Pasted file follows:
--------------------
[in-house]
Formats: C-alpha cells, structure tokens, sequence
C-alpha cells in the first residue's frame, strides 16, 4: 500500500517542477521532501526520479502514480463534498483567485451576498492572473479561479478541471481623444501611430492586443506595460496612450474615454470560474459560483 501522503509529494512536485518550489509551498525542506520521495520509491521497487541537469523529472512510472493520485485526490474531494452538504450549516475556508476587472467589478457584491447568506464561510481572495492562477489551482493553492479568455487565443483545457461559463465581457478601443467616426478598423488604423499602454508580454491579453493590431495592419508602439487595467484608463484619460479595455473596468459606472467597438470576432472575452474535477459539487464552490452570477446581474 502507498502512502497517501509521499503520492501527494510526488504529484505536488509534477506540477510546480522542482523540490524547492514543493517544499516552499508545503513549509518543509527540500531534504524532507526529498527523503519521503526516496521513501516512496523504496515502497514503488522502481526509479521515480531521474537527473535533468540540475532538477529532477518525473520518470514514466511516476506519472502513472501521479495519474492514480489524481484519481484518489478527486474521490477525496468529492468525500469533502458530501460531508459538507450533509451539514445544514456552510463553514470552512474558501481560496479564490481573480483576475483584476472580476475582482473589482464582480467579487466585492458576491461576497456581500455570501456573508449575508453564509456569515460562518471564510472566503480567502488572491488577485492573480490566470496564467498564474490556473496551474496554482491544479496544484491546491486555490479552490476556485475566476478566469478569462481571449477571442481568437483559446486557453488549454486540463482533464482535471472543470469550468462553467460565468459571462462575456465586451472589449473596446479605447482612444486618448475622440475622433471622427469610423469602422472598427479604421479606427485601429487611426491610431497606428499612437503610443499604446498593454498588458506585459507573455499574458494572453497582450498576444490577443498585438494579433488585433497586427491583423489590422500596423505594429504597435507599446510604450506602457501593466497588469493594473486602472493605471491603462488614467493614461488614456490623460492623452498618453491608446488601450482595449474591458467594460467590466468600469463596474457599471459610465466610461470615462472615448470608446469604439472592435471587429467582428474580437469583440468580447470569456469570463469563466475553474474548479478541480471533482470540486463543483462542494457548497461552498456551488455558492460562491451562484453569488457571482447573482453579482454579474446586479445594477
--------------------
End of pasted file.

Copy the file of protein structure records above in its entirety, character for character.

[in-house]
Formats: C-alpha cells, structure tokens, sequence
C-alpha cells in the first residue's frame, strides 16, 4: 500500500517542477521532501526520479502514480463534498483567485451576498492572473479561479478541471481623444501611430492586443506595460496612450474615454470560474459560483 501522503509529494512536485518550489509551498525542506520521495520509491521497487541537469523529472512510472493520485485526490474531494452538504450549516475556508476587472467589478457584491447568506464561510481572495492562477489551482493553492479568455487565443483545457461559463465581457478601443467616426478598423488604423499602454508580454491579453493590431495592419508602439487595467484608463484619460479595455473596468459606472467597438470576432472575452474535477459539487464552490452570477446581474 502507498502512502497517501509521499503520492501527494510526488504529484505536488509534477506540477510546480522542482523540490524547492514543493517544499516552499508545503513549509518543509527540500531534504524532507526529498527523503519521503526516496521513501516512496523504496515502497514503488522502481526509479521515480531521474537527473535533468540540475532538477529532477518525473520518470514514466511516476506519472502513472501521479495519474492514480489524481484519481484518489478527486474521490477525496468529492468525500469533502458530501460531508459538507450533509451539514445544514456552510463553514470552512474558501481560496479564490481573480483576475483584476472580476475582482473589482464582480467579487466585492458576491461576497456581500455570501456573508449575508453564509456569515460562518471564510472566503480567502488572491488577485492573480490566470496564467498564474490556473496551474496554482491544479496544484491546491486555490479552490476556485475566476478566469478569462481571449477571442481568437483559446486557453488549454486540463482533464482535471472543470469550468462553467460565468459571462462575456465586451472589449473596446479605447482612444486618448475622440475622433471622427469610423469602422472598427479604421479606427485601429487611426491610431497606428499612437503610443499604446498593454498588458506585459507573455499574458494572453497582450498576444490577443498585438494579433488585433497586427491583423489590422500596423505594429504597435507599446510604450506602457501593466497588469493594473486602472493605471491603462488614467493614461488614456490623460492623452498618453491608446488601450482595449474591458467594460467590466468600469463596474457599471459610465466610461470615462472615448470608446469604439472592435471587429467582428474580437469583440468580447470569456469570463469563466475553474474548479478541480471533482470540486463543483462542494457548497461552498456551488455558492460562491451562484453569488457571482447573482453579482454579474446586479445594477